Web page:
Drinking water and lead testing
There has been a lot of news lately about lead in Flint, Michigan’s, drinking water. Minneapolis tap water customers can rest assured that their drinking water is safe. The water treatment plant’s staff continuously samples, analyzes and documents the quality of Minneapolis’water in its raw state and throughout the distribution system. Lead levels in the City of Minneapolis water supply have been in strict compliance with the Safe Drinking Water Act and the Minnesota Department of Health regulations since monitoring requirements began in 1991. The state Department of Health requires extensive testing for lead and copper in the City’s drinking water every three years. These tests were most recently conducted in 2015, and every one of the tests was passed.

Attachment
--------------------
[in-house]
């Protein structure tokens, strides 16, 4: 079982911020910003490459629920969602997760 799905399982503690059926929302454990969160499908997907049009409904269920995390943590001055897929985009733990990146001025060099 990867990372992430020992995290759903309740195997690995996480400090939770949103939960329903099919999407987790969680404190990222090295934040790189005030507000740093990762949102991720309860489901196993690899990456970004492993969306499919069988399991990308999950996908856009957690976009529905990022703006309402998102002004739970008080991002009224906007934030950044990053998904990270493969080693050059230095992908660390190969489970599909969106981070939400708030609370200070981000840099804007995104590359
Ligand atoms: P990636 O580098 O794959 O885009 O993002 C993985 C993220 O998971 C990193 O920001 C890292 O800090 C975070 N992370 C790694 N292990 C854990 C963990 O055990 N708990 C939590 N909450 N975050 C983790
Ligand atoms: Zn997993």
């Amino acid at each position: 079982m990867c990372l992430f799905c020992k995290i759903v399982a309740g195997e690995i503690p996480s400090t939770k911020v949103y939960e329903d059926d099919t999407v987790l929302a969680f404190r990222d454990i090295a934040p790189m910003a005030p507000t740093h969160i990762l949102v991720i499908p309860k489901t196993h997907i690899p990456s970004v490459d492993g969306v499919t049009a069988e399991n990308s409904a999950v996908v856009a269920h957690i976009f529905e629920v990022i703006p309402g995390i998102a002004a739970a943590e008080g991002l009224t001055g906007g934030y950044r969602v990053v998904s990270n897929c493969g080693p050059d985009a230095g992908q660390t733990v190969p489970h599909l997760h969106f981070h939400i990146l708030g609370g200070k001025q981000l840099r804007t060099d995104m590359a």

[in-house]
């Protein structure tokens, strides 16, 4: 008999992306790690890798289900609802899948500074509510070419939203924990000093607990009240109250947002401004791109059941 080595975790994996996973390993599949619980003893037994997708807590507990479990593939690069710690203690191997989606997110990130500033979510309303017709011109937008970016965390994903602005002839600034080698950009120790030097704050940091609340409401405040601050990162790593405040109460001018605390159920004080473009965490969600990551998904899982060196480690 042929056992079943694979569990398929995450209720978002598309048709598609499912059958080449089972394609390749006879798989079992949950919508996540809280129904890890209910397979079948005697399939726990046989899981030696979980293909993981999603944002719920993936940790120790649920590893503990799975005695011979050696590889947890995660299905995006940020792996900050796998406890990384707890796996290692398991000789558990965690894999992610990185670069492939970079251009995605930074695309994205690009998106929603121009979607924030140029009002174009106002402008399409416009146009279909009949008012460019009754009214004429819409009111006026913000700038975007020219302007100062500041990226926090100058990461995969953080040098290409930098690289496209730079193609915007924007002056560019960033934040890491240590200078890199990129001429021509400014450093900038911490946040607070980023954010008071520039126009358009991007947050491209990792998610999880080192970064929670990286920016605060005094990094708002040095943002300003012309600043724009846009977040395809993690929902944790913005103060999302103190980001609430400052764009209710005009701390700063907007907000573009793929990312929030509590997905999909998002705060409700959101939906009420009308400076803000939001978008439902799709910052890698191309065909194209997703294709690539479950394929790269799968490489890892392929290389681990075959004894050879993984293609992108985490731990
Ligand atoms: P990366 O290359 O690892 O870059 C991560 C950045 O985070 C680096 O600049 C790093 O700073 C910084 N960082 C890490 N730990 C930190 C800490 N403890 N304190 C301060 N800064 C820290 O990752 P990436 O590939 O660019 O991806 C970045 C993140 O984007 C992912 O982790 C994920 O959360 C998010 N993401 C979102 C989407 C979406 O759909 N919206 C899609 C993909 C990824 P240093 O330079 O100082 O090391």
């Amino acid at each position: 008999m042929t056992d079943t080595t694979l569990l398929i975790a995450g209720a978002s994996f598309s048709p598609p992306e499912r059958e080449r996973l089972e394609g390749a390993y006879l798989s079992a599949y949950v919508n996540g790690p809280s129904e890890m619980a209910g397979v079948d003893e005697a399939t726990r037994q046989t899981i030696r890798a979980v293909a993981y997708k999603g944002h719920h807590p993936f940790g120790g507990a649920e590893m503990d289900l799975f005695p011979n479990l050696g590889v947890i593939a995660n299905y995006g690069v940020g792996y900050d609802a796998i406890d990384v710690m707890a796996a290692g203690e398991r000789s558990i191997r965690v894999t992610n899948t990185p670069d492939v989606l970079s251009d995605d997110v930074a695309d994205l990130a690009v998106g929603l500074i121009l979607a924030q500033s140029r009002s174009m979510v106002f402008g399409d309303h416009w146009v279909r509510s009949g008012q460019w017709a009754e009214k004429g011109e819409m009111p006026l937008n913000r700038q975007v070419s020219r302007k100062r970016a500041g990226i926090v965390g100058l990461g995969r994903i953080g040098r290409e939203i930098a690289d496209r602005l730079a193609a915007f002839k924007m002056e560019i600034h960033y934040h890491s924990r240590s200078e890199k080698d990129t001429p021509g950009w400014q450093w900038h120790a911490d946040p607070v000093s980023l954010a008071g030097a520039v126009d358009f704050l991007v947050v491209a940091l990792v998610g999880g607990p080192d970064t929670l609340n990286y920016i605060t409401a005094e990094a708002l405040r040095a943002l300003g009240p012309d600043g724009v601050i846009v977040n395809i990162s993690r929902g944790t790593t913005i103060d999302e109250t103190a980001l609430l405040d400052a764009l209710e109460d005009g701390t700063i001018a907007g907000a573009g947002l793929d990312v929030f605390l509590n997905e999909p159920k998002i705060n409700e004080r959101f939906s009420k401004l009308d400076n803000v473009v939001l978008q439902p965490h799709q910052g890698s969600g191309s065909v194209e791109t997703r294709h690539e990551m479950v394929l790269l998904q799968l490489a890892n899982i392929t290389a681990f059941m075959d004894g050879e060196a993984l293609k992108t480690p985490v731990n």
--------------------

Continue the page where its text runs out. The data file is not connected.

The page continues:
Lead in drinking water is usually from lead that has leeched from homeowners’ plumbing such as private service pipes, lead-based solder and components such as brass fixtures. This is a preventable problem. In fact, in the early 1990s, the Minnesota Department of Health approved the City’s Optimum Corrosion Control Program, which let Minneapolis water professionals figure out the best water chemistry strategies to prevent corrosion in our water system. As a result of that program, Minneapolis controls the pH of water so it’s noncorrosive and also adds a corrosion inhibitor called ortho polyphosphate. Also, Minneapolis’ water is designed to form a thin scale inside pipes and fixtures to act as a barrier between the metal and the water we drink.
For more about how the City makes sure its drinking water is safe, please contact George Kraynick at 612-661-4923 or George.Kraynick@minneapolismn.gov.
Published Feb 2, 2016